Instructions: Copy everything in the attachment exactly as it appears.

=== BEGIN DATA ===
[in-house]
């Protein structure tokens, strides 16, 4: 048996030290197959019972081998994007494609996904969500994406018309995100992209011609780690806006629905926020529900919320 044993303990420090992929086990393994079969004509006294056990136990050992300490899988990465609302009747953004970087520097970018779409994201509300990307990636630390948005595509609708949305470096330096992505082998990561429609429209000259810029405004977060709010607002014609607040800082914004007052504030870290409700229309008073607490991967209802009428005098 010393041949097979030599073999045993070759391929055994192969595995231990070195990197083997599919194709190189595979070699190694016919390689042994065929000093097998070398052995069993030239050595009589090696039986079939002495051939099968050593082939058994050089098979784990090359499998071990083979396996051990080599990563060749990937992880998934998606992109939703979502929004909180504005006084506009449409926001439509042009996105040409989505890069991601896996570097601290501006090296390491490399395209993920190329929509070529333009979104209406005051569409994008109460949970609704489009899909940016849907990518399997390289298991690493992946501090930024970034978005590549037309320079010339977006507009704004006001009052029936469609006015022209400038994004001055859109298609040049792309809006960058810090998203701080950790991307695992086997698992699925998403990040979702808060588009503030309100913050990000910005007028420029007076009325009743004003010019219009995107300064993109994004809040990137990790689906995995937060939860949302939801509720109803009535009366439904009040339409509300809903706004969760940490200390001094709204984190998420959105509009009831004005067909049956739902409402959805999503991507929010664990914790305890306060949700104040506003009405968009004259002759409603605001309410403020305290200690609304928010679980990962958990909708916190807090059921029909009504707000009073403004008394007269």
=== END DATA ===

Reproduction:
[in-house]
């Protein structure tokens, strides 16, 4: 048996030290197959019972081998994007494609996904969500994406018309995100992209011609780690806006629905926020529900919320 044993303990420090992929086990393994079969004509006294056990136990050992300490899988990465609302009747953004970087520097970018779409994201509300990307990636630390948005595509609708949305470096330096992505082998990561429609429209000259810029405004977060709010607002014609607040800082914004007052504030870290409700229309008073607490991967209802009428005098 010393041949097979030599073999045993070759391929055994192969595995231990070195990197083997599919194709190189595979070699190694016919390689042994065929000093097998070398052995069993030239050595009589090696039986079939002495051939099968050593082939058994050089098979784990090359499998071990083979396996051990080599990563060749990937992880998934998606992109939703979502929004909180504005006084506009449409926001439509042009996105040409989505890069991601896996570097601290501006090296390491490399395209993920190329929509070529333009979104209406005051569409994008109460949970609704489009899909940016849907990518399997390289298991690493992946501090930024970034978005590549037309320079010339977006507009704004006001009052029936469609006015022209400038994004001055859109298609040049792309809006960058810090998203701080950790991307695992086997698992699925998403990040979702808060588009503030309100913050990000910005007028420029007076009325009743004003010019219009995107300064993109994004809040990137990790689906995995937060939860949302939801509720109803009535009366439904009040339409509300809903706004969760940490200390001094709204984190998420959105509009009831004005067909049956739902409402959805999503991507929010664990914790305890306060949700104040506003009405968009004259002759409603605001309410403020305290200690609304928010679980990962958990909708916190807090059921029909009504707000009073403004008394007269």